0

I am creating a simple blackjack game backed by database

In my Card is

public class Card{
 private Face face;
 private Suit suit;

 //setters.. getters
}

where face and suit are enums

I have an entity Bet with the following

@Entity
public class Bet{
   private Player player;
   private String cards;
   //...
}

Currently when I'm dealing cards I parse the suit and face to string and concatenate them in the cards field and then parse the cards if I want to calculate the score. I find this cumbersome so I want to change my field "cards" to List in the Bet Entity.

Now, if that's the case I would have to make the Card class an entity as well. But my cardService, which is where I get my cards, does not rely on the database, it just creates random cards so it does not make sense to make card an entity - am I right?

1
  • 1
    @user3308224 You should have either deleted the original question before reposting here or flagged it for migration.
    – ChrisF
    Sep 11 '14 at 8:38
0

A card is a value, not an entity.

Cards do not have identity -- if the pack contains two cards with the same value it is of no interest to identify them separately. They only have value.

Programming languages tend to provide values like integer, string and struct. You need to pick one of those to represent the value of a card. I would suggest using integer for the value, and write a class that can convert that integer to and from string or image representation, and to return the rank, suit and order (which may not be the same as the integer order).

Then your generator simply generates integers within a specified range.


The usual deck of cards contains 53 distinct cards, including a Joker. There are games (500) that have up to 63 distinct cards but the principle is the same, and an integer is a perfectly convenient way to encode the value. I would use that in the database too.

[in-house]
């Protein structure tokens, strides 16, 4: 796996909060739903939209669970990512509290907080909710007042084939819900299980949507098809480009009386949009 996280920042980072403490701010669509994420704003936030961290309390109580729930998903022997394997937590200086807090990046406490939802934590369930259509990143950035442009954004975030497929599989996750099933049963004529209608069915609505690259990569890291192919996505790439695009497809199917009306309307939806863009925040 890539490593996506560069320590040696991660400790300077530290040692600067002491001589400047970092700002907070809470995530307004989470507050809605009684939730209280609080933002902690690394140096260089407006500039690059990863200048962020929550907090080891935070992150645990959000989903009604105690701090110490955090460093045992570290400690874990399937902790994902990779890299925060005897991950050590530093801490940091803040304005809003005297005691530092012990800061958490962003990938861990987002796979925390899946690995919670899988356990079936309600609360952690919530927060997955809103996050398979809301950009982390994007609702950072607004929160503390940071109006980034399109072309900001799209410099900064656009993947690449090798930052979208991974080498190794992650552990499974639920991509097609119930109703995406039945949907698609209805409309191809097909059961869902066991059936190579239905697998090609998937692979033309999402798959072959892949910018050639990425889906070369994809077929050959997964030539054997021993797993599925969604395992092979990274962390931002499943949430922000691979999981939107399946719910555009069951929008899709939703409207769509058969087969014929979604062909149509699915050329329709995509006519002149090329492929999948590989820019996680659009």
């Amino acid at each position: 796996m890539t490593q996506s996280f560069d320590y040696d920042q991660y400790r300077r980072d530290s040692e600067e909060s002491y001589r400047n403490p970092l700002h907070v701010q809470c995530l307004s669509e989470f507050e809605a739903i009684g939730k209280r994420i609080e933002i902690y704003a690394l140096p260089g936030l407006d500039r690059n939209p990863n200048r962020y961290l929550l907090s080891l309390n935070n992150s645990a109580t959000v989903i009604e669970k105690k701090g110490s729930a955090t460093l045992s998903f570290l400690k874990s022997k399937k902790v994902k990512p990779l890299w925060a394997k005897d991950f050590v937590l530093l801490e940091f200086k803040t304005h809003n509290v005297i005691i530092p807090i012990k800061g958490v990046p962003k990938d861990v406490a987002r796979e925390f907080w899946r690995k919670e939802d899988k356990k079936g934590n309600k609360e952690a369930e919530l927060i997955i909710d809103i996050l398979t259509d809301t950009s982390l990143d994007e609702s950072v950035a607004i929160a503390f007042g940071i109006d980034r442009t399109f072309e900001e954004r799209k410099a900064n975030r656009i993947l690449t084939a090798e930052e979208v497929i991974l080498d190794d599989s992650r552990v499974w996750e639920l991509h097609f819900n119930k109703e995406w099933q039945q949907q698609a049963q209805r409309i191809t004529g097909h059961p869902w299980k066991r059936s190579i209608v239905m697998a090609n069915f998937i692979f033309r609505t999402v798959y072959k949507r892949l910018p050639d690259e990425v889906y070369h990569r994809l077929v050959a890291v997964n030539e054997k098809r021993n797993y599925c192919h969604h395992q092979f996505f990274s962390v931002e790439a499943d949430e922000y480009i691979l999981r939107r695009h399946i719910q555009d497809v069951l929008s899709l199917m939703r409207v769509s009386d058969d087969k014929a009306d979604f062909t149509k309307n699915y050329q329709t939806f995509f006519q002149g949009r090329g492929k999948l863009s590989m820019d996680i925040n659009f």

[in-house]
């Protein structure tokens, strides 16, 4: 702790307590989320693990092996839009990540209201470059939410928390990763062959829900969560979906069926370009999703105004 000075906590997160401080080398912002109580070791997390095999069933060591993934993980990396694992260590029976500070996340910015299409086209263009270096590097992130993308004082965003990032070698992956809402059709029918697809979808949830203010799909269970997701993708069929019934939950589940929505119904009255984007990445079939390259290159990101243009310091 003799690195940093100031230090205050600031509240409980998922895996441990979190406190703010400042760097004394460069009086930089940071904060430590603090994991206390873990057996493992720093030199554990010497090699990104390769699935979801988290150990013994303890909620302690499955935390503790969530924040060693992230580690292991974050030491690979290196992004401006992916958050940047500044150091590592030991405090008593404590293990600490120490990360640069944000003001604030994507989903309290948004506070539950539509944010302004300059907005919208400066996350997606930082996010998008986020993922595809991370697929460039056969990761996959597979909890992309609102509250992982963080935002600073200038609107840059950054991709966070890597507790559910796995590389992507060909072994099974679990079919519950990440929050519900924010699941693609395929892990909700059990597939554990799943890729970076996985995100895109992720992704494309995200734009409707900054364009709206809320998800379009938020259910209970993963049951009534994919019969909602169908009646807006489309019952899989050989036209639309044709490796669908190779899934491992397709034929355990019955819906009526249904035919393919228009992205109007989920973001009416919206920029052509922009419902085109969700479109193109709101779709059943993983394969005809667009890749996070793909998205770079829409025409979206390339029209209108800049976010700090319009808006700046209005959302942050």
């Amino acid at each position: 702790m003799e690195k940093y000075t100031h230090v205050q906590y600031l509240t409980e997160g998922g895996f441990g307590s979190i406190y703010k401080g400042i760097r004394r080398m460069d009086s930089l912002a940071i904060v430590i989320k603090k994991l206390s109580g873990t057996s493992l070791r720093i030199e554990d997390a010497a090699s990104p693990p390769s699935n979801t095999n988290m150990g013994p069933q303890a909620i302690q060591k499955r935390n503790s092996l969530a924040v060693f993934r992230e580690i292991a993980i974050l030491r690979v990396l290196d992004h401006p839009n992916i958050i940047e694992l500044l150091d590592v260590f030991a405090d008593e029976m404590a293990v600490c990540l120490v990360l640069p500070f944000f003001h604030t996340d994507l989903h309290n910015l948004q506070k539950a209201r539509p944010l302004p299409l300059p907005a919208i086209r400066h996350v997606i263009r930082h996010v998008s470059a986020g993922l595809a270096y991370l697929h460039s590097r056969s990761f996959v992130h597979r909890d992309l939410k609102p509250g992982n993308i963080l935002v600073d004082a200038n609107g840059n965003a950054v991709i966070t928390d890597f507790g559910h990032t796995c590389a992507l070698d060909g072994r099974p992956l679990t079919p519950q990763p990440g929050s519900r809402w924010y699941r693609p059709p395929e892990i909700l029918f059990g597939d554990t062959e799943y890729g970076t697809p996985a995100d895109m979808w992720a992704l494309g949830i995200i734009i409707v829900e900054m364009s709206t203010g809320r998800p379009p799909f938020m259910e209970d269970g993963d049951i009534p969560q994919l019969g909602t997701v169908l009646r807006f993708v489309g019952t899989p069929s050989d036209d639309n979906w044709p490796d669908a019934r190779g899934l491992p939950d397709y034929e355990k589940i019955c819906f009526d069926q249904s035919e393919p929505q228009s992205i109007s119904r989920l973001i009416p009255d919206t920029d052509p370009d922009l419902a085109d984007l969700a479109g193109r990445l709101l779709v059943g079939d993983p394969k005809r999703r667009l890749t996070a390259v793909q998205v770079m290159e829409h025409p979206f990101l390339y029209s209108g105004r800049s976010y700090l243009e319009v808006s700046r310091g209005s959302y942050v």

For a hand or a deal you have multiple cards, up to 13 in Bridge or 52 if you want to keep a complete deal. You could encode that as a space-separated list of integers or some other way, depending on what you need. That's getting off the original point.


For clarity, I do not suggest for a moment that one should use actual integers in the code to represent cards. In Java or JavaScript I would use a class, in C# or C++ a struct. The problem is that an object has identity but we want to deal with values. We want two different card objects that have the same value to compare equal. The simplest way (but not the only way) to do that is for the card object to contain an integer so that two cards with the same integer value are the same value. This is done by implementing a 'Compare Equal' operator in the class that compares the integer value.

This is a subtle issue, the representation of value types, and not easily addressed with an audience of widely different skills.

7
  • i think i get. just to clarify, for example the deck can be represented by 1-52 ints. is that what you meant? what if, for example, i want to store/persist in database cards given/dealt to a particular bet(which can be more than 1)? should i user string or is there a better way Sep 11 '14 at 10:08
  • A desk is 52 (or 53) integers. See edit.
    – david.pfx
    Sep 11 '14 at 11:21
  • 3
    I disagree with representing cards as integers. Cards are values identified by their suit and rank, and that's precisely what his code will want to deal with. He may want to establish an encoding from cards to integers for, say, database storage or random card generation, but that doesn't mean he should be dealing with integers in his business logic.
    – Doval
    Sep 11 '14 at 11:34
  • @Doval: His code needs to deal with CARDS (not suits or ranks) and they need to compare as values. See edit.
    – david.pfx
    Sep 11 '14 at 13:37
  • That's better, though I don't see the need to store an integer in the card to implement equality testing. You can simply compare the suit and rank of the cards.
    – Doval
    Sep 11 '14 at 13:48
1

It's a design decision. You can make Card an entity, with attributes like rank, suit, blackjack value (1..11), etc. and drive the game play from the data. That would let you modify the game play by changing data, and allow you to produce a useful report on the game play from the database alone.

Or you could make Card a value class (enum or whatever), and specify how it will be translated to/from a numeric or string value in the database. Depending on how you represent the cards in the database, it could be more difficult to generate a report independent of the application code.

Your Answer

By clicking “Post Your Answer”, you agree to our terms of service, privacy policy and cookie policy

Not the answer you're looking for? Browse other questions tagged or ask your own question.